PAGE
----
The first legal challenge to the contemporary stop-loss policy came in August 2004, with a lawsuit by David Qualls, a National Guardsman in California.[6] Qualls argued the military breached his enlistment contract by involuntarily extending his term of service. However, his arguments were rejected by Judge Royce C. Lamberth and the case was dismissed.[7] Qualls' case was not appealed.

In October 2004, a "John Doe" lawsuit was filed by an anonymous National Guardsman facing stop-loss, challenging the validity of the law that authorized it. This suit was dismissed at trial[8] and the court's findings were upheld by the Ninth U.S. Circuit Court of Appeals.[9] The Ninth Circuit also rejected a similar appeal in Santiago v. Rumsfeld in May 2005.[10]

Government response[edit]

Former Secretary of Defense Robert Gates, as one of his first acts in his position (he assumed the office December 18, 2006), penned a memo compelling commanders to "minimize" the stop-lossing of soldiers.

The United States Army states that enlisted soldiers facing stop-loss can now voluntarily separate by request, under provision 3-12, but only after they complete an involuntary deployment of twelve to fifteen months and 90 days stabilization time (time allowed to "out-process" from the military) can they apply.

This refers to an Army policy dated Sept. 5, 2002. It allowed enlisted soldiers under stop-loss to voluntarily separate on the first anniversary of their original expiration of service or ETS date (under twelve-month stop-loss); officers and warrant officers, not retirement eligible, to apply to leave one year from the end of their original service obligation date; officers and warrant officers without a service obligation to request separation 12 months after they were first affected by stop-loss; and retirement-eligible soldiers to apply for retirement one year from their original retirement eligibility date (defined as 20 years active federal service) or one year from when stop-loss took effect if the soldier was retirement eligible on the effective date of stop-loss.

Despite Secretary Gates's order, by April 2008 use of stop-loss had increased by 43%.[11] Soldiers affected by stop-loss were then serving, on average, an extra 6.6 months, and sergeants through sergeants first class made up 45% of these soldiers. From 2002 through April 2008, 58,300 soldiers were affected by stop-loss, or about 1% of active duty, Reserve, and National Guard troops.[12]

Reduction in the use of stop-loss[edit]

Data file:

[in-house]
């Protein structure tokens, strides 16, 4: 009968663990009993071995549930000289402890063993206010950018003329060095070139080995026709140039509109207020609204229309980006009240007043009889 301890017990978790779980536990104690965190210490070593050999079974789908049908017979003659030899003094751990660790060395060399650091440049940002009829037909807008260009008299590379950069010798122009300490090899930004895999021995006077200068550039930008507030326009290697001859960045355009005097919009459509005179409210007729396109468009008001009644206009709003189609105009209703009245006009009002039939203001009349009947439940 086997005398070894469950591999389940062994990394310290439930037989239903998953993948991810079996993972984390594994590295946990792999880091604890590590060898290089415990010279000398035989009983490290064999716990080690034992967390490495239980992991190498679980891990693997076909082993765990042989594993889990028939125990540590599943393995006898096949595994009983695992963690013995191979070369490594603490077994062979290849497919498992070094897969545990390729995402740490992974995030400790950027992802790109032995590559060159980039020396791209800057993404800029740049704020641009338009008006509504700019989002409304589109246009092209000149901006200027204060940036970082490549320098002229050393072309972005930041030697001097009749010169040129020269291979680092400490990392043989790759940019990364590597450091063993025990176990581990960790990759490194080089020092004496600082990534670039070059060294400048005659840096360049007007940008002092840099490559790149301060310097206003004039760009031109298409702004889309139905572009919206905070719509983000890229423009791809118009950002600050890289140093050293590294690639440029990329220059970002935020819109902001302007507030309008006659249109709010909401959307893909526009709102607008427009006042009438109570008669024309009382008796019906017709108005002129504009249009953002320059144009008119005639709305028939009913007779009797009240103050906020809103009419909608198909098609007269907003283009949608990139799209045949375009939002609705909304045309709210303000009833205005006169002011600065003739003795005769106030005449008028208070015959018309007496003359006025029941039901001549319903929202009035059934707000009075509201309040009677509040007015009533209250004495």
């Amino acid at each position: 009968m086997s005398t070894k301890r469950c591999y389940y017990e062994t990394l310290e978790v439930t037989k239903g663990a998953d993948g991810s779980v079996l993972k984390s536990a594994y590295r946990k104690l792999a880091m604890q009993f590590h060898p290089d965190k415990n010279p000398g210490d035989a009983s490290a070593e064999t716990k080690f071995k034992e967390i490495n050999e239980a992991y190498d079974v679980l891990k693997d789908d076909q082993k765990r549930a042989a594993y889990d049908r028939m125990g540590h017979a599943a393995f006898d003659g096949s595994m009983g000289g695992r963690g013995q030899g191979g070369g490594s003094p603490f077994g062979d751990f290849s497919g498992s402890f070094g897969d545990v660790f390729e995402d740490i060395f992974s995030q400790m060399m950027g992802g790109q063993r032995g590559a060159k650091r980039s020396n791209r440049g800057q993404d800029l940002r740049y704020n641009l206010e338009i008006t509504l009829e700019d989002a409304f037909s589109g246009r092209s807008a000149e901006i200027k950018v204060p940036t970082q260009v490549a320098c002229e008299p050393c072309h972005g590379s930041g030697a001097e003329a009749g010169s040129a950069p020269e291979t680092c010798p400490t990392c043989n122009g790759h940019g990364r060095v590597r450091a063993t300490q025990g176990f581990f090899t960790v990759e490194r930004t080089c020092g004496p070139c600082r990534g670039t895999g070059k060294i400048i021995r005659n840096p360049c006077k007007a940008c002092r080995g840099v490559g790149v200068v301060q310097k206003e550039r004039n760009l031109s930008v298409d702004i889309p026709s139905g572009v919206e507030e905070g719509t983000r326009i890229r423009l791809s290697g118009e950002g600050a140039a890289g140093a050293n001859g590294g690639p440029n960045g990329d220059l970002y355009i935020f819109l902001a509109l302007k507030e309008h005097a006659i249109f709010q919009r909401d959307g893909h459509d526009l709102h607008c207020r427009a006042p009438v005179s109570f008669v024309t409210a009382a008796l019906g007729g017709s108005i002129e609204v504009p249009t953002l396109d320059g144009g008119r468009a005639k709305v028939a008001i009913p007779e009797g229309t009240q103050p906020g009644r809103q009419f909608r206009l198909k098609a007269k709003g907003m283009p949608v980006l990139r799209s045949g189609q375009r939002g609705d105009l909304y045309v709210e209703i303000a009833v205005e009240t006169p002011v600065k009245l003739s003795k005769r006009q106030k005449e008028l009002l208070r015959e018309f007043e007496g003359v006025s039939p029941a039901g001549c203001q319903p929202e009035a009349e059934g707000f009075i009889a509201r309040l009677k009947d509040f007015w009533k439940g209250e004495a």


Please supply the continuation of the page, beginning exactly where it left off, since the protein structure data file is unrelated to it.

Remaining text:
In March 2009, Gates ordered a deep reduction in the number of personnel affected by the stop loss policy, announcing a goal "to reduce that number by 50 percent by June 2010 and to bring it down to scores or less by March 2011."[13]

In the media[edit]

In the 2005 "Witches of Mass Destruction" episode of American television series Boston Legal, Alan Shore represents a client suing the US military for the loss of her brother, who had to stay in Iraq beyond the time specified in his National Guard service contract due to the stop-loss program.

A film titled Stop-Loss, released March 2008, details the fictional story of a soldier (played by actor Ryan Phillippe) who goes absent without leave from the military after being notified he is being stop-lossed.

In the September 2008 season 2 premiere of the Canadian television series The Border, three fictional American soldiers desert to Canada by swimming the Niagara River, using stop-loss as their legal basis for refugee status.

In the 2010 episode "Moving the Chains" of the American television series House, a patient confesses to Gregory House that he has been served with a stop-loss order after completing his enlistment service.

In 2015, stop-loss was used as a plot device in an episode of The Last Ship. When 16 men wanted to get off the ship, one enlisted member's contracted enlistment was already three weeks overdue. If he had not been allowed to jump ship, he would have considered himself to have been stop-lossed.

See also[edit]


  1. ^ "DD Form 4/1 - Enlistment Contract" (PDF). Retrieved 2007-12-06.
  2. ^ White, John (June 3, 2004). "Soldiers Facing Extended Tours". The Washington Post. Retrieved 2007-10-15.
  3. ^ Stop-Loss Congress : Stop-Loss Congress
  4. ^ This case is not reported in any of the usual reports, cannot be found on Lexis or WestLaw, but does appear in the Monthly Law Reporter, vol. 24, nr. 8 (Aug. 1861), page 205; ; or;view=1up;seq=217 .
  5. ^ Sherman v. U.S. (M.D. Ga. 1991) 755 F.Supp. 385; .
  6. ^ Murphy, Dean E (August 18, 2004). "Soldier Sues Over Tour Made Longer". The New York Times. Archived from the original on December 7, 2008. Retrieved 2007-10-15.
  7. ^ Qualls v. Rumsfeld (DDC Jan. 24, 2006) 412 F.Supp.2d 40; .
  8. ^ Doe v. Rumsfeld (E.D. Cal., Nov. 5, 2004) 2004 u.s.dist. LEXIS 23338, 2004 WL 2753125; .
  9. ^ Doe v. Rumsfeld (9th Cir. Jan. 12, 2006) 435 F.3d 980; .
  10. ^ Santiago v. Rumsfeld (9th Cir. originally May 13, 2005, decision amended and reprinted Sept. 28, 2005) 425 F.3d 549; .
  11. ^ Vanden Brook, Tom (April 21, 2008). "DoD Data: More Forced to Stay in Army". USA Today. Retrieved 2008-04-30.
  12. ^ "DOD data: More forced to stay in Army". USA Today. 2008-04-23. Retrieved 2010-05-24.
  13. ^ Ann Scott Tyson. Army to Stop Extending Tours Beyond Service Obligations. March 18, 2009